After Noah, we find Abraham, who is seen as the father of the Chosen People of Israel. God formed his Chosen People from the faithful family of Abraham, Sarah, and Isaac. Similarly, the Church was started with the faithful family of Mary, Joseph, and Jesus. 

From the family of Abraham, the Israelites grew in number (see Genesis 15:1–21), spreading throughout the known world, just as the Church, starting with Christ, has grown and spread in the time that has passed since then. 

The Israelites then enter the Mosaic Covenant, marked by a sacrificial offering (see Exodus, chapter 24). Members of the Church today enter the New Covenant, which is marked by the sacrificial offering of Christ on the cross. 

The New Testament

A particularly striking image in the New Testament is that of the Good Shepherd. The people of Israel at that time were keenly familiar with the practice of herding sheep, and they knew the qualities that separated a good shepherd from a bad one. Through this image, Jesus illustrates how he cares for “his flock.” As members of the Church, we are called to recognize his voice and follow him, nurturing a close relationship and trusting him fully.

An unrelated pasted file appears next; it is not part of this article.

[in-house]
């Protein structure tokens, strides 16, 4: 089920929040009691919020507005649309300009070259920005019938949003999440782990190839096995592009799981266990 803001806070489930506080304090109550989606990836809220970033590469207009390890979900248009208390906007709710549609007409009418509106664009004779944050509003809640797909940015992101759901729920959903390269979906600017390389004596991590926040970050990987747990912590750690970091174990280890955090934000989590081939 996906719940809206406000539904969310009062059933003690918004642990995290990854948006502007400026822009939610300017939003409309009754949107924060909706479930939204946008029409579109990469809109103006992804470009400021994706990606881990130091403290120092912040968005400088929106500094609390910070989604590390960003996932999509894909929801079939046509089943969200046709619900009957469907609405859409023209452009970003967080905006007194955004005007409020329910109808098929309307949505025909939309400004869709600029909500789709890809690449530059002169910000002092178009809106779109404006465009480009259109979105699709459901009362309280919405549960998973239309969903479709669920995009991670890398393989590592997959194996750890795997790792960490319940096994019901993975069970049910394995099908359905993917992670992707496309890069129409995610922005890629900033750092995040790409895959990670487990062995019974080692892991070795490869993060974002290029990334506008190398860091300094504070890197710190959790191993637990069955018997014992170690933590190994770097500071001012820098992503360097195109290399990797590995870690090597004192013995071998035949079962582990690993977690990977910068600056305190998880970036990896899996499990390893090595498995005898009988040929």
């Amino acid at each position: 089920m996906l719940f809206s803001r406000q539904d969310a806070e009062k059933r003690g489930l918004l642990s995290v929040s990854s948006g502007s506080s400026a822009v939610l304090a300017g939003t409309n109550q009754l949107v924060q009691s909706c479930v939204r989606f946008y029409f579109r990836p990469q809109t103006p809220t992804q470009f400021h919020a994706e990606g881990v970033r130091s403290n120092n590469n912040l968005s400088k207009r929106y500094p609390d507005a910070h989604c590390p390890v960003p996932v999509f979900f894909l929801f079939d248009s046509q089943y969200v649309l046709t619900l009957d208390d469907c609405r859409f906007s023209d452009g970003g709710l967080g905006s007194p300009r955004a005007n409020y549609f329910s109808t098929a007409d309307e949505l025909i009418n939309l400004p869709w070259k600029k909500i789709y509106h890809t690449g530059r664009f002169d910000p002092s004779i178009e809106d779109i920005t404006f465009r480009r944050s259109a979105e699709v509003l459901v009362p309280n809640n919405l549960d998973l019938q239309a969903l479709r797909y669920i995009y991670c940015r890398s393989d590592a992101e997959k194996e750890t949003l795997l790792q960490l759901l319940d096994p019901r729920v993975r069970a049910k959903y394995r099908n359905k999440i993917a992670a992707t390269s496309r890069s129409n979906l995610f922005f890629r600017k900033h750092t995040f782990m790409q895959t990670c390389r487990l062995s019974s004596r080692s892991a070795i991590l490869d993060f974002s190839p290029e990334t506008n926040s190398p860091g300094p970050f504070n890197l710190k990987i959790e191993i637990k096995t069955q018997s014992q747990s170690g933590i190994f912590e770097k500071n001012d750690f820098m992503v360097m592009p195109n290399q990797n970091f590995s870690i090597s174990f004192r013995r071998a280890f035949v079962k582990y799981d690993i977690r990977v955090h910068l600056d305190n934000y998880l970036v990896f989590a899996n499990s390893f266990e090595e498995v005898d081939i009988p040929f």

Another image presented in the Gospels is the image of the vine and branches, given by Jesus in the Gospel of John. This image is rich with meaning. Jesus tells us that he is the true vine and that his Father is the vine grower. He shows us how dependent we are on God, the giver of life, when he tells us that we, the members of the Church, are the branches. “Just as a branch cannot bear fruit on its own unless it remains on the vine, so neither can you unless you remain in me. I am the vine, you are the branches” (John 15:4–5). 

This illustration is a powerful symbol of our reliance. Without Christ, we have no life, just as a branch withers and dies when it is cut off from the tree. 

Finally, the Apostle Paul presents us with a well-known image: the Church as the Body of Christ. In this illustration, Paul shows us that like a body, the Church is composed in unity but made of many unique parts. “As a body is one though it has many parts, and all the parts of the body, though many, are one body, so also Christ” (1 Corinthians 12:12).